By Adam Poplawski
During lunch time in New York, people line the streets looking for a relatively cheap food option, and now, food trucks are part of that ever-growing list of choices.
Although Halal carts, like Halal Brothers dominate the scene throughout the five boroughs, there is plenty of competition from other food trucks and stands, such as Waffles and Dinges.
Food Trucks exploded into the New York dining scene in the past decade and their presence has been growing ever since. Now, in addition to the already plentiful Halal carts, there are food trucks that serve Thai, Vegan, and even Polish food. Food trucks aren’t just cheap eats and have evolved into a medium that has more expensive options as well.
“I love food trucks because they’re so accessible and usually have great food, and they’re not too expensive,” said Joyce Ling, a student at John Jay.
Ling added one of her favorite meals was chicken over rice from the local Halal truck outside of the school. Its flavorful meat, balanced with a variety of sauces and rice makes it a popular choice at John Jay.
Waffles & Dinges, which makes fresh Belgian and Liege waffles, was able to branch out from a food truck into established food stands and even a brick and mortar location in the East Village. Their success is a path that many food truck owners would like to emulate, but that usually means an increase in prices.
The waffles at Waffles & Dinges are not the airy waffles that Americans are used to. Instead, they are Liege waffles, which are dough based waffles, as opposed to the batter based ones that most of us know and love. They’re hot, crispy and sweet due to the Belgian pearl sugar that is folded into the waffle dough. When they hit the waffle iron they expand slightly and an amazing smell fills the air.
You can eat one plain and be completely satisfied, most eat it with whipped cream and speculoos, their famous cookie butter spread made from spiced Belgian cookies.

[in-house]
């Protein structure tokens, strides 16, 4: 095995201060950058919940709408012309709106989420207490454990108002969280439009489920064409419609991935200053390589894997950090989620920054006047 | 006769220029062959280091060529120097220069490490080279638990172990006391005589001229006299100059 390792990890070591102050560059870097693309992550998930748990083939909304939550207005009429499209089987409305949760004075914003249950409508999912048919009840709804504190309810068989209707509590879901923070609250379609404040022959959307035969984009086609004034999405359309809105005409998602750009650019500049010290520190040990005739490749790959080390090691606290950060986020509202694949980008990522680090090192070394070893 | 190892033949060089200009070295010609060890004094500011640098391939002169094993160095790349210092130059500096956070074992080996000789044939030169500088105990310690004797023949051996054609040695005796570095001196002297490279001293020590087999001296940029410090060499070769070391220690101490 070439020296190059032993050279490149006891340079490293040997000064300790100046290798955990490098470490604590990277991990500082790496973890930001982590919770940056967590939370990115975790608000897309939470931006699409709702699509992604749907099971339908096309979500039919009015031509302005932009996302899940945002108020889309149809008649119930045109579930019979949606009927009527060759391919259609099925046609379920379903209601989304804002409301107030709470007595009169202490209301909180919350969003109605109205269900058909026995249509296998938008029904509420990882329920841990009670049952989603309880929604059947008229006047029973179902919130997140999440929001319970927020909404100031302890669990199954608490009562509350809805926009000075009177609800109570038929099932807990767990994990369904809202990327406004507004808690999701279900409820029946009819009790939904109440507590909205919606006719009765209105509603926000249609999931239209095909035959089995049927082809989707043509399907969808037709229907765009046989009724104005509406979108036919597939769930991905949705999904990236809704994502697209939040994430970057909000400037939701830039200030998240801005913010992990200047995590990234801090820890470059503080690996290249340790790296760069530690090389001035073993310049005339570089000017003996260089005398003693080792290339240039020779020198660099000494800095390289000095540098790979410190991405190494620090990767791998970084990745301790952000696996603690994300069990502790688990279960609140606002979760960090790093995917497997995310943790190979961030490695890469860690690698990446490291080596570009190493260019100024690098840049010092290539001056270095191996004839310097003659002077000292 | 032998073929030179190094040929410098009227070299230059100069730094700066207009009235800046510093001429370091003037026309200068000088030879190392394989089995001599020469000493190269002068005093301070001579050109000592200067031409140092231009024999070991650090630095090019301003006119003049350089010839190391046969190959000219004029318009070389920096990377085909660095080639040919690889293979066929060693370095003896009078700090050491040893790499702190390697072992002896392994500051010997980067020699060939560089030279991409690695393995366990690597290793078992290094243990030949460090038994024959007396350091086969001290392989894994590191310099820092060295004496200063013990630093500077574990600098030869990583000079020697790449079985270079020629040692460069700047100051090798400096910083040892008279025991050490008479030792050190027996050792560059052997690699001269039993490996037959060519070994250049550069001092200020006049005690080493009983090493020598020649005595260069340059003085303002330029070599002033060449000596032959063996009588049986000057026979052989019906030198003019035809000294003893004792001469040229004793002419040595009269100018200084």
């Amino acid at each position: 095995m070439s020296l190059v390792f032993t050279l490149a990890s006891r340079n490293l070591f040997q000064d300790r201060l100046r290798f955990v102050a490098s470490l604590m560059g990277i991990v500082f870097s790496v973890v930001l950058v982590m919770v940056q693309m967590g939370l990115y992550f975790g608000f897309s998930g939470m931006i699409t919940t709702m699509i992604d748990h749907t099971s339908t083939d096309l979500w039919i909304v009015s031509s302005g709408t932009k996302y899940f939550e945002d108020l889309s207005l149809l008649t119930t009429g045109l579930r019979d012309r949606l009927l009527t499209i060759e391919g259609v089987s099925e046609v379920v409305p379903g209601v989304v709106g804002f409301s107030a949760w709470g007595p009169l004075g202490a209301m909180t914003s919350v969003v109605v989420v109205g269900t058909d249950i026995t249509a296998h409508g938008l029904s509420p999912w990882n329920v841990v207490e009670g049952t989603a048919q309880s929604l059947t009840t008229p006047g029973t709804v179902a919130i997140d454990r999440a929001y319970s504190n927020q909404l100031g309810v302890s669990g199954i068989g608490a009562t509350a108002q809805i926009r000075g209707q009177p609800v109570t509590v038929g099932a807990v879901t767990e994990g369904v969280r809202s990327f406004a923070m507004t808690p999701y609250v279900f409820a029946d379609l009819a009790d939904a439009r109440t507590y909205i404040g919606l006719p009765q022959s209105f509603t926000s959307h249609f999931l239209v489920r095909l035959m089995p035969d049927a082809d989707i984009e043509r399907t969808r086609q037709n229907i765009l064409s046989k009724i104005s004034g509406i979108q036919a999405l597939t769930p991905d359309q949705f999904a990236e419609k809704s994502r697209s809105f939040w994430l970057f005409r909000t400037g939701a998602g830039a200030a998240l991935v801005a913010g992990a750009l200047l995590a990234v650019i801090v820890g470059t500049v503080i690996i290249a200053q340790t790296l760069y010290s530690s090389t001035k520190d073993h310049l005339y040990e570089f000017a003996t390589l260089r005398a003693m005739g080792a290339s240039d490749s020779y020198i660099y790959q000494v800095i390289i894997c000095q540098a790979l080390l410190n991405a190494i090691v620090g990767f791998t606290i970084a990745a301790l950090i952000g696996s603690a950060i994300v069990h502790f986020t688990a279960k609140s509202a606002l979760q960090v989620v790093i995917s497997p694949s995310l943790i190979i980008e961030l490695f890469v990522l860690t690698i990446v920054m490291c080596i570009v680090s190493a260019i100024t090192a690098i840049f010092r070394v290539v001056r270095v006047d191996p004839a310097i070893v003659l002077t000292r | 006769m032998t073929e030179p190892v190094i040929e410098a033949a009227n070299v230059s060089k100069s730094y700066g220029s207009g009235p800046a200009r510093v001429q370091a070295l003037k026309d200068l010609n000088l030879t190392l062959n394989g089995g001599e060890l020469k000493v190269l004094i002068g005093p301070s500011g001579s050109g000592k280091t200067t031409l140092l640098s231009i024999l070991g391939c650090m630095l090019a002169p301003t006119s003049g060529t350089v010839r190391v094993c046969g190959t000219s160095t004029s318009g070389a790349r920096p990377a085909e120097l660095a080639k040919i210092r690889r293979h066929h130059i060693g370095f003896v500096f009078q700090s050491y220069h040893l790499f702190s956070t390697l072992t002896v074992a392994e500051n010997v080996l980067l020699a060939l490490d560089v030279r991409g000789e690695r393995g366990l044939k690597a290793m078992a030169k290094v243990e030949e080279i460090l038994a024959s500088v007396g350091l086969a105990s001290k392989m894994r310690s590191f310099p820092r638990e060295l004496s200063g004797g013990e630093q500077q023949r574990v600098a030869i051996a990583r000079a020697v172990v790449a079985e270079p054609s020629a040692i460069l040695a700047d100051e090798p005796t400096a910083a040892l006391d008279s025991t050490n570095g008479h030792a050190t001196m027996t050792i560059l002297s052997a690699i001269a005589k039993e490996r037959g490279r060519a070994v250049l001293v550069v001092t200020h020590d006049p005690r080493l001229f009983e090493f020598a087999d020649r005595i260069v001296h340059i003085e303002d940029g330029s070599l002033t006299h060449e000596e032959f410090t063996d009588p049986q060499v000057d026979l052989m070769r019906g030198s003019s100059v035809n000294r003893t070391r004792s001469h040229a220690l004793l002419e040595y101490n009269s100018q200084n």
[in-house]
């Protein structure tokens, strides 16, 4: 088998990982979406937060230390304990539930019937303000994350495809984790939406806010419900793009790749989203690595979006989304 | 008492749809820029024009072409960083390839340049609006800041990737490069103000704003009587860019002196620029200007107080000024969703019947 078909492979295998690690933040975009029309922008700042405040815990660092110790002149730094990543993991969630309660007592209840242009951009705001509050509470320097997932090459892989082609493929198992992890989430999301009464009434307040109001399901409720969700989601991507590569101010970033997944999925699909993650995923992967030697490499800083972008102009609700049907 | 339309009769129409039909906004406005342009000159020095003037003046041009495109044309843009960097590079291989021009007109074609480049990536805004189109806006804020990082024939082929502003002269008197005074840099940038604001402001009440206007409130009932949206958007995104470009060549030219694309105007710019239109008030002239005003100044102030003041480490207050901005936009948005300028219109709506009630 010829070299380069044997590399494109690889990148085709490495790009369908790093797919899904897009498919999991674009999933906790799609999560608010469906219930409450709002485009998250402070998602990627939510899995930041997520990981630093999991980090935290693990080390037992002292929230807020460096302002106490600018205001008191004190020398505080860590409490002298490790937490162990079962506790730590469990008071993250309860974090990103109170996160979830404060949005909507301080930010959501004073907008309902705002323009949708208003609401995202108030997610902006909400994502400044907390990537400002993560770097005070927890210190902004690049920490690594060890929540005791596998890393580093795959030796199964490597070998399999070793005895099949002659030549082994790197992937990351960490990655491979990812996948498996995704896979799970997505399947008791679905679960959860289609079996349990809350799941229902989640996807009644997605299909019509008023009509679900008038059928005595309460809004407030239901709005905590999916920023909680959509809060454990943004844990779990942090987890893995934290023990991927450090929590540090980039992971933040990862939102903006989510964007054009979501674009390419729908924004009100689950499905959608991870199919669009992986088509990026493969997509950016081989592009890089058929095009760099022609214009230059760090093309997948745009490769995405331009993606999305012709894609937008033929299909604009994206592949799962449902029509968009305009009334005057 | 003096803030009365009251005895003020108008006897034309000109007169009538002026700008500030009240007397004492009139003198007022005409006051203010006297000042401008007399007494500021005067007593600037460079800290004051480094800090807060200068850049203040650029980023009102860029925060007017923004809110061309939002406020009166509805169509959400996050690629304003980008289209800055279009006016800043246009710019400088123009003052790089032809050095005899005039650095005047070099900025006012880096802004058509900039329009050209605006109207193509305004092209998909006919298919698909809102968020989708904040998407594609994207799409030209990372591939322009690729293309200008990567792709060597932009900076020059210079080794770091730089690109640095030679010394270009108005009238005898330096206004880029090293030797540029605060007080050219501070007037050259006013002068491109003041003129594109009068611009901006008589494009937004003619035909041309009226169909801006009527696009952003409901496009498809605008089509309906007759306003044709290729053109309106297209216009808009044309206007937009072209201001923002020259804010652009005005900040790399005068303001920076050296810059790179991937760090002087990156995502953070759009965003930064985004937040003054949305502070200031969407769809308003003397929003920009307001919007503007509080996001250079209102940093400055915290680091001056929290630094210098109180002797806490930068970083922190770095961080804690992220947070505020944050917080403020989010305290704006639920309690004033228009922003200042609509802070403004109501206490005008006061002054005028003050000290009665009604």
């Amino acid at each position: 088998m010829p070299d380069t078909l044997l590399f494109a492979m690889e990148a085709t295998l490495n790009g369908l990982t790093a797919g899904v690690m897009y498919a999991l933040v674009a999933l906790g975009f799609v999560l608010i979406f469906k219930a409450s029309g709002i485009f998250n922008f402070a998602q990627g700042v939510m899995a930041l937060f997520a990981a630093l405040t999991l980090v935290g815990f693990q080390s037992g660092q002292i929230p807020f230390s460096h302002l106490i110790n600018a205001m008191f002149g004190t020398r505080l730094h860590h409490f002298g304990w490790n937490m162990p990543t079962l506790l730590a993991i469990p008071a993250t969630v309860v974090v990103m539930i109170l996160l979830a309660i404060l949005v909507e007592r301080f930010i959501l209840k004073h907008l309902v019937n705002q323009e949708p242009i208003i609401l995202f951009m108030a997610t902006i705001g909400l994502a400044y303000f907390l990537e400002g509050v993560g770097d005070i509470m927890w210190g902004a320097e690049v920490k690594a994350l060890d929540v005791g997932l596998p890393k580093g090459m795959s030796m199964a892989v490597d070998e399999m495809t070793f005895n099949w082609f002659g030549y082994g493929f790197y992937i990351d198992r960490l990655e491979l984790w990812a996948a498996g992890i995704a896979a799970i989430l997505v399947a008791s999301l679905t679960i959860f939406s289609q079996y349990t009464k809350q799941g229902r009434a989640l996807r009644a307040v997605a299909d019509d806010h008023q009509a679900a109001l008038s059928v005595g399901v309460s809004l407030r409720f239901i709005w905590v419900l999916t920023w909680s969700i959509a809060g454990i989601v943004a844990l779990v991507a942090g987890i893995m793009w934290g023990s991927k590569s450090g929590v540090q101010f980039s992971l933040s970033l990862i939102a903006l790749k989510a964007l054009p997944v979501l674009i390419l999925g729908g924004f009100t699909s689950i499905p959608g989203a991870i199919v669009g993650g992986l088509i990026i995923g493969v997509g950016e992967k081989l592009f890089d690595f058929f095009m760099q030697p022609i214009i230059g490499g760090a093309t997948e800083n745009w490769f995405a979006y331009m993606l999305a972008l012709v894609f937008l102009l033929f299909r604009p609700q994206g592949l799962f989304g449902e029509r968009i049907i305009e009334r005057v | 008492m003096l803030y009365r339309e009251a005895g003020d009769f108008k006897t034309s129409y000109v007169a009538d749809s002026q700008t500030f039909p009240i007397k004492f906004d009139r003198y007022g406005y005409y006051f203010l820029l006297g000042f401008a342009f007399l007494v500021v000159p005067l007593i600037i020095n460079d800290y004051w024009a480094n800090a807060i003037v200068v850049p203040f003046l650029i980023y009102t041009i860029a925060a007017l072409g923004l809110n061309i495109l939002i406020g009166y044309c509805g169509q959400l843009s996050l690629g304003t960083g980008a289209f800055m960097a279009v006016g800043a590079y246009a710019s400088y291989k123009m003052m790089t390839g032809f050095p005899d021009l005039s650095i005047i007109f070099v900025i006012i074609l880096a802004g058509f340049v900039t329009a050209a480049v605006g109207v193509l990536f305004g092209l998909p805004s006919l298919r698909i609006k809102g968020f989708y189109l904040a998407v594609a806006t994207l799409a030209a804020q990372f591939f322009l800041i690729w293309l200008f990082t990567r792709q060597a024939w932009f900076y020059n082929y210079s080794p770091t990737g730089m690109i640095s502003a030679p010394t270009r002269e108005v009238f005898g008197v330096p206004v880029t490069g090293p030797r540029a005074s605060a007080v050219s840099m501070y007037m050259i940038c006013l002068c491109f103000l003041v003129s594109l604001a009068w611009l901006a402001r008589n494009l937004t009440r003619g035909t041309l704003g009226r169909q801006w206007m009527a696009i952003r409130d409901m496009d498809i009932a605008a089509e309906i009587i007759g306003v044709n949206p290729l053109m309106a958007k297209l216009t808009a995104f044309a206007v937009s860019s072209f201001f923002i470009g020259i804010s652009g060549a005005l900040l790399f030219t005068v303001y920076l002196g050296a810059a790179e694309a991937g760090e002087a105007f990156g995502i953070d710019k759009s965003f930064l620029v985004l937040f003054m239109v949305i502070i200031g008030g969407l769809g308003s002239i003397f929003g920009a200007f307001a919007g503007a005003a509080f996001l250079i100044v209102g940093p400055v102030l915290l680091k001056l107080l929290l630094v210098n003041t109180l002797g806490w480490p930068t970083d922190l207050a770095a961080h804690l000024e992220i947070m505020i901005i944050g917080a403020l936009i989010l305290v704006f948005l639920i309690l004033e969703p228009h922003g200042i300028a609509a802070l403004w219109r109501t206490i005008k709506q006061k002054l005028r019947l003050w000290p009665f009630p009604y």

“Well, I’ve always wanted to try food trucks but I’m always afraid of the sanitary issues,” said Christina Zhu.
Some people are worried about the safety of the food in food trucks, and the image of mice running underneath a hot dog stand is one that can definitely traumatize some.
Food trucks and stands now dominate nearly every major street, especially those that are surrounded by office buildings. Food trucks do not spend money on rent, but they still need licences and must go through other bureaucratic steps to get their food to us.
“The halal trucks are my favorite, and I feel all the trucks break up the street and make them feel more welcoming,” said Vincent Blandino, a student at John Jay.
The extremely popular Halal Brothers is another example of a food truck that evolved into owning a storefront. It is one of the most heavily reviewed eateries in the entire city, sitting at just over 6000 yelp reviews, averaging four and a half out of five stars.
They are known for their chicken and lamb over rice, and especially for their famous white sauce. The line at the Halal Brother’s location in Midtown always stretches to the end of the street with hungry tourists and professionals waiting for their food.
Although food trucks can be affordable, one New York resident, Kevin Ching, said “I like how food trucks offer some variety from other lunch places, but I often find that the food trucks are overpriced.”